Hey, kids! Howdy Doody is headed for Detroit!
The original freckle-faced marionette belongs to the Detroit Institute of Arts, a federal judge said in a ruling that clears the way for Howdy to join the likes of Punch and Judy, Kermit the Frog and other puppets in the museum's collection.
The ruling, released Thursday, settles a custody battle of sorts between the museum and the family of the late Rufus Rose, the puppeteer of Howdy Doody.
"Howdy Doody would be central to our collection," said Annmarie Erickson, spokeswoman for the museum. "He signifies the end of the theatrical era of puppetry and brings us into the television age."
The museum claimed that Rose, who took the puppet to his Waterford, Conn., studio after The Howdy Doody Show went off the air in 1960, promised to donate it. Rose's family argued that there was no promise and that the puppet may not even be the original Howdy.
U.S. District Judge Christopher Droney, however, said the puppet is the same one used when the show ended — complete with the "wear and tear of over 2,000 shows" — and therefore belongs to the museum.
The Rose family is deciding whether to appeal, said their lawyer, Mark Block.
"Naturally, we're disappointed with the decision. We'll take a good, hard look at it," Block said.
The marionette has been kept in a Rhode Island bank vault during the dispute.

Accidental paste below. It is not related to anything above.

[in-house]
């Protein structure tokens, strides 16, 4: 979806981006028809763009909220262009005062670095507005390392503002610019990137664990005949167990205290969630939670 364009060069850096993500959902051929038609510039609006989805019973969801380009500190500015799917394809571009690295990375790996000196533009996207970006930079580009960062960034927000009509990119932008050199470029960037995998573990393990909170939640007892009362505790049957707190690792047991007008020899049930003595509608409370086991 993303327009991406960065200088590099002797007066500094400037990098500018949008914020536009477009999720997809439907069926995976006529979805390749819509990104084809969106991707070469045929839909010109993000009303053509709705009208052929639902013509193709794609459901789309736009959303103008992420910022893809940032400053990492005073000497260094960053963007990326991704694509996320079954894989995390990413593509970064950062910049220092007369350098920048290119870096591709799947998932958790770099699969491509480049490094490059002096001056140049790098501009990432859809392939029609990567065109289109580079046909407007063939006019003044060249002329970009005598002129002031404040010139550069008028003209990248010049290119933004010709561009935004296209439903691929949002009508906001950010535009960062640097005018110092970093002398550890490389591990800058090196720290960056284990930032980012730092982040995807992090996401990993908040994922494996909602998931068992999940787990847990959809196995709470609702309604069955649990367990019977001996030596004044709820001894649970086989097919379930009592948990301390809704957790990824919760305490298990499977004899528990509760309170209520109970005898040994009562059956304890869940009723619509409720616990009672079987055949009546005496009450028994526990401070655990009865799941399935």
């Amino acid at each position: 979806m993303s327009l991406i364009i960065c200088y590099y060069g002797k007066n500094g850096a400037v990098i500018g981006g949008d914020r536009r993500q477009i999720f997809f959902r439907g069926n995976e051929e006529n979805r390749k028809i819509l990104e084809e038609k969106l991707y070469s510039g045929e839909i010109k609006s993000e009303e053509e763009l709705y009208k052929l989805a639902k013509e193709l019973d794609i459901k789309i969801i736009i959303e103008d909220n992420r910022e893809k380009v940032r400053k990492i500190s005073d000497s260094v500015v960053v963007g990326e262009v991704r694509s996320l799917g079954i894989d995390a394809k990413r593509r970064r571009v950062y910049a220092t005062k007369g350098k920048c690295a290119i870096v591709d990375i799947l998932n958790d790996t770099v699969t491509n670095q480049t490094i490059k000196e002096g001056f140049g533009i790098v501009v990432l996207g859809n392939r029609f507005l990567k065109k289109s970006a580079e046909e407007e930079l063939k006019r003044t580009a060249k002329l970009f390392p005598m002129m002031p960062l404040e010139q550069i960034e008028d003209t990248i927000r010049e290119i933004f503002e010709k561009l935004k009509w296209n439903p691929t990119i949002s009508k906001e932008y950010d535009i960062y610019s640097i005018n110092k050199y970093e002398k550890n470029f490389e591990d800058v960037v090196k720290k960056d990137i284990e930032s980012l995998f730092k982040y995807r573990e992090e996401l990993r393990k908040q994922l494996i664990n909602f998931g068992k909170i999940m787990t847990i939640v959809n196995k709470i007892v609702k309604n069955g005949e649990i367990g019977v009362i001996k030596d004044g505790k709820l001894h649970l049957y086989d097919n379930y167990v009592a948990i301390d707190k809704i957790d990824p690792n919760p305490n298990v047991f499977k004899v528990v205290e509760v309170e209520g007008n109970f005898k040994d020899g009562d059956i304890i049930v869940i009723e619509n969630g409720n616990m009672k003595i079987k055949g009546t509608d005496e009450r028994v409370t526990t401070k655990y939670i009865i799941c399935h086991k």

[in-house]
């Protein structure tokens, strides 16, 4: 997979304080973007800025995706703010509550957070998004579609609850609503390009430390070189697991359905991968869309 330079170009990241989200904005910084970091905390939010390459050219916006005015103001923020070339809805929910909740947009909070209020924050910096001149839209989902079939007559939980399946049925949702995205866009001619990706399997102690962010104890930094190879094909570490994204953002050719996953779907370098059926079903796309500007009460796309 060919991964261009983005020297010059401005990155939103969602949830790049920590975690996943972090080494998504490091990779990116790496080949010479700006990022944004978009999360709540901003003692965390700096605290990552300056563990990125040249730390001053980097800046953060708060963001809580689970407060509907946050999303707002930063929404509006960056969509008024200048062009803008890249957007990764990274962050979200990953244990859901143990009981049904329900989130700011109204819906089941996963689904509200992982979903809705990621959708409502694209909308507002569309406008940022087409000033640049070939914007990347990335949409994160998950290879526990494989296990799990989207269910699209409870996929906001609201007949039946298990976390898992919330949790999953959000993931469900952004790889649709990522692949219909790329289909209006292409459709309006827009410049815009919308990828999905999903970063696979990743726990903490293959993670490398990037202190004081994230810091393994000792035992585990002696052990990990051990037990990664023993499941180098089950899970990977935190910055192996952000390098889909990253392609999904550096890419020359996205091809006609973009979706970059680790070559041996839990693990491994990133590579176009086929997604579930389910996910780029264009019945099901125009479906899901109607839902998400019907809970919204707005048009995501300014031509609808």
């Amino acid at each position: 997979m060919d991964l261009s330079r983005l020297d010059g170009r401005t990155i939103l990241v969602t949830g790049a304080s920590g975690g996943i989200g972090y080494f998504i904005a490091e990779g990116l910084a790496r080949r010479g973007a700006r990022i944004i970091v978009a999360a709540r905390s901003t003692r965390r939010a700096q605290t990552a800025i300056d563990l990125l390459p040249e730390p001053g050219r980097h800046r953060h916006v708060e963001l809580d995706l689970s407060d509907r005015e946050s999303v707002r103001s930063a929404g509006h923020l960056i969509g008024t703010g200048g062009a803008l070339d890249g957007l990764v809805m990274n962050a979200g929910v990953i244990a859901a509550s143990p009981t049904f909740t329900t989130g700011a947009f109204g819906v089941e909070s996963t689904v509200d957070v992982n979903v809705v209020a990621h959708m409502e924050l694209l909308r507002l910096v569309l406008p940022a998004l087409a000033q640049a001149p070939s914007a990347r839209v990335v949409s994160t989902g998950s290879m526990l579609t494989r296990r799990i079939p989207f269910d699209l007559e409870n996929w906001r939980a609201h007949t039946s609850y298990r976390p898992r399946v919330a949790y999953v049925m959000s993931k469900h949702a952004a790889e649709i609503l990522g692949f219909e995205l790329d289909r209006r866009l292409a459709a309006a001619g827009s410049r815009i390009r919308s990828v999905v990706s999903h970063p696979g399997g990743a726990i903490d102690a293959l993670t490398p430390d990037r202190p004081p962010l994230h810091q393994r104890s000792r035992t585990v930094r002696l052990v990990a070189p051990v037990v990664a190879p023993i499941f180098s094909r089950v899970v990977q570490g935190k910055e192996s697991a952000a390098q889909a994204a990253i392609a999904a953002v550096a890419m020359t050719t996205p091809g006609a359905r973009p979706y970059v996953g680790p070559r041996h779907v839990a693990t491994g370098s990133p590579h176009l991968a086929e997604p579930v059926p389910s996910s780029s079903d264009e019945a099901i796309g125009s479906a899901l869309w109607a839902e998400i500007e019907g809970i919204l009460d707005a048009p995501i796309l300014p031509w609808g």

One Successful Puppet
The Howdy Doody Show went off the air after 13 seasons and more than 2,500 shows. The puppet was joined in Doodyville, U.S.A., by Clarabell the Clown, Princess Summerfall Winterspring, Phineas T. Bluster and others, including host Buffalo Bob Smith.
At the beginning of each show, Smith would ask: "What time is it?"
"It's Howdy Doody time!" the kiddie studio audience and baby boomers around the nation would gleefully respond.
Several copies of Howdy Doody were made, including a stunt "Double Doody," now at the Smithsonian Institution. "Photo Doody," a Howdy Doody puppet without strings that was made for publicity photo shoots and appearances, sold for $113,000 in 1997. The original is worth an estimated $50,000.
Rose let Smith borrow the puppet in 1970 for a tour of college campuses. After Rose died in 1975, Smith planned with Rose's son to sell the puppet and split the proceeds.
Smith died in 1998 and the museum sued to stop any sale, setting the stage for the legal fight.